But friends knew that the figure hunched in the corner of the Dalston Trades and Labour Club relentlessly fingering his illustrated French dictionary was racked with doubt. Was the down-turn in the class struggle due to insufficiently witty captions? Could the disastrous ascendancy of Sir John Boyd in the Engineers Union have been prevented if the Charter cartoons had been that bit sharper? Were Trots humourless after all? The ominous refrain ‘But I can’t read’ was now to appear for the first time in his work and the fist that had once clenched to hurl its missiles with such deadly accuracy was to be found scratching its own head.

But those long sessions with Larousse in the Norfolk and the Trades and Labour bore fruit. And what had sometimes seemed a certain hackishness was revealed as simply patience, that cardinal virtue of the revolutionary. His illustrations for Trotsky for Beginners showed a widening of visual reference, making deranged borrowings from Hogarth, Grosz, Tenniel, Magritte and Florrie Capp.

The gift of visual explanation had deepened too. The theory of Permanent Revolution, so widely misunderstood on the Left, was explained by means of a Maudie Littlehampton creature as the vacillating bourgeoisie and a proletarian Eddie Kidd zooming on his motor bike over trussed up mensheviks. Parvus would have loved it. And Old Nick Bukharin (the cartooning Bolshevik Central Committeeman) would have appreciated the comradely caricatures Evans would knock off during the boring bits (and they were not infrequent) in Socialist Worker editorial meetings. Quite what Marx would have made of Evans’ illustrated Das Kapital and the major movie and book of the film that is at present in production, I am not, however, entirely sure.

Evans and the future? Critics are divided. His forthcoming blank verse trilogy on the Life and Times of Caspar Weinburger suggests new directions. All one can say with certainty is that it will be intimately linked to the state of the working class movement and the fate of the Socialist Workers Party. In his attic garret, austerely furnished with unfinished self-portraits in oils, Fuzzy Felt Farms and paperbacks on ‘Home Brewed Beers and Stouts’, there are few clues. Leafing through the 20,000 cartoons he has drawn over the last decade and managed to smuggle past the patrols which frisk the Art Department late shift for ‘borrowed’ scalpel blades and buckshee Letraset, one is struck by the political consistency and visual unpredictability.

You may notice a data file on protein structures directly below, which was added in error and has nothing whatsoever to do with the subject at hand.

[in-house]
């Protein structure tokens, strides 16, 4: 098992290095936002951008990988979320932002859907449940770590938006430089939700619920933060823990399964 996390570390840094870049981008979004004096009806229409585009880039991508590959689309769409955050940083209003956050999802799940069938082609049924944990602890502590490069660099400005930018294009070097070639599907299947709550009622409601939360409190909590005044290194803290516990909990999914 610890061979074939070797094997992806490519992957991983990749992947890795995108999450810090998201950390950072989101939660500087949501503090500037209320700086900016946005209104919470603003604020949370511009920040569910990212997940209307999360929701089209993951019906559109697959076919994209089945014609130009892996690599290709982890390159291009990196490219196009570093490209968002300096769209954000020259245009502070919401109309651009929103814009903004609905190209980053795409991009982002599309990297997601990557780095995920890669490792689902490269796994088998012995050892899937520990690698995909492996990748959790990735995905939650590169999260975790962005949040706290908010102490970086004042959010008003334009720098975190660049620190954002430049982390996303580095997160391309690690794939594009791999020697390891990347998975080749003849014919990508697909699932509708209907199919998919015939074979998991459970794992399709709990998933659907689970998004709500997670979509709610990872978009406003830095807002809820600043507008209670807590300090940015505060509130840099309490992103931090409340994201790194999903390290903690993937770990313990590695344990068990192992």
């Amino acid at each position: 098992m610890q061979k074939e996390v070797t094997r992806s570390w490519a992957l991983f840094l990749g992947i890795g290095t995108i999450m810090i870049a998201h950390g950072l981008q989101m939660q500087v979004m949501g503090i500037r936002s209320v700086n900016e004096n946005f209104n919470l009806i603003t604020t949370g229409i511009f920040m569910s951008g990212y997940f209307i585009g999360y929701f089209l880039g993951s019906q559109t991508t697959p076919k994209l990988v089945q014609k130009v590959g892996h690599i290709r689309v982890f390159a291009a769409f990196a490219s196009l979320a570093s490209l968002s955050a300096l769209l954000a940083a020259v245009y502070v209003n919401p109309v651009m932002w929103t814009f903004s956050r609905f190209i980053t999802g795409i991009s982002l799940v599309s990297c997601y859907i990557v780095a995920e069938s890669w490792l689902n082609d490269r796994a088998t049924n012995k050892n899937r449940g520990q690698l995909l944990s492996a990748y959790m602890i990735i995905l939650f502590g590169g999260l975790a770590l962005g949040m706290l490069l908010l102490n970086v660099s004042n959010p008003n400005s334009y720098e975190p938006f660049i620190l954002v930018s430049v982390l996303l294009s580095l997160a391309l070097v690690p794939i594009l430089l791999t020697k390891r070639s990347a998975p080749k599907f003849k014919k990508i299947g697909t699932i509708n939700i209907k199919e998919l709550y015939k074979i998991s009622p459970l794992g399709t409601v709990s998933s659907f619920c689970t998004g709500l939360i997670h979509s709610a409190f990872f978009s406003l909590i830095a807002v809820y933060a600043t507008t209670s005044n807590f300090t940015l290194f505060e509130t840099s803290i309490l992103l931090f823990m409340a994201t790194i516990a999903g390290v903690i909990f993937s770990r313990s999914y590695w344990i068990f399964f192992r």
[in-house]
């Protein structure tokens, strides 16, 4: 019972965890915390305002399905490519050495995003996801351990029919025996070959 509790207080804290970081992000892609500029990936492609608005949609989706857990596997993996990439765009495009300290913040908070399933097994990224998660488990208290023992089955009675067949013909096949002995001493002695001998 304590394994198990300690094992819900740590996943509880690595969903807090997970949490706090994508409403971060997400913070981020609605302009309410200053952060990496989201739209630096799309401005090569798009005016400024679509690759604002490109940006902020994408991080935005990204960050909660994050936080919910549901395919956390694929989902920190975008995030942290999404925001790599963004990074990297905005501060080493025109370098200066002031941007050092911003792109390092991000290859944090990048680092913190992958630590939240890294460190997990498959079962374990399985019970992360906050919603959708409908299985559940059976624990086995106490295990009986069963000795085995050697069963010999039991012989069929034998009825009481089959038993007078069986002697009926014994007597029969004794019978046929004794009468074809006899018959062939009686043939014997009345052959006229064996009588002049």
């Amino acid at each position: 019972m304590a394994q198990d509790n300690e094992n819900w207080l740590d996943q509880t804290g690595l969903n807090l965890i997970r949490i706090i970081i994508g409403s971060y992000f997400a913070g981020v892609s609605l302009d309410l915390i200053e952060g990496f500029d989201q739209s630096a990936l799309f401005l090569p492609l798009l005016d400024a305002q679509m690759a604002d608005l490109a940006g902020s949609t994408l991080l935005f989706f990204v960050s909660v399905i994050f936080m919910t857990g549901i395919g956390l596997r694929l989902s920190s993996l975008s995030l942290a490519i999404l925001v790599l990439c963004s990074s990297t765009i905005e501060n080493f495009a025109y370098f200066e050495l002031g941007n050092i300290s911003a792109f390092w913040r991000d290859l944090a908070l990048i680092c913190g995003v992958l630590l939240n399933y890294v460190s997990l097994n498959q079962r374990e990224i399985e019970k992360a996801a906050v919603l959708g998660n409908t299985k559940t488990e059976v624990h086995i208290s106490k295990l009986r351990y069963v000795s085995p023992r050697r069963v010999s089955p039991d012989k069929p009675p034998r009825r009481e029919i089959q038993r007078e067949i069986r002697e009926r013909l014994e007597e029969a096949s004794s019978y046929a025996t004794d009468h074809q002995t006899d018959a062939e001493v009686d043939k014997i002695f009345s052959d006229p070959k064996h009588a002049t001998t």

Cartoonists who aren’t rank Tories are usually some species of anarchist. Evans is virtually unique as a practising Marxist who had managed to remain funny, surprising, direct and relatively sane with the considerable pressures of weak socialist journalism and membership of a small and demanding political party. But it is because of his politics rather than despite them that he has been able to make so many people laugh so deeply. And, after the mirth, make them think and act. The system is not funny, although it helps if you can laugh at it. But the joke only works when we make them laugh on the other side of their faces.

Last updated on 3 May 2014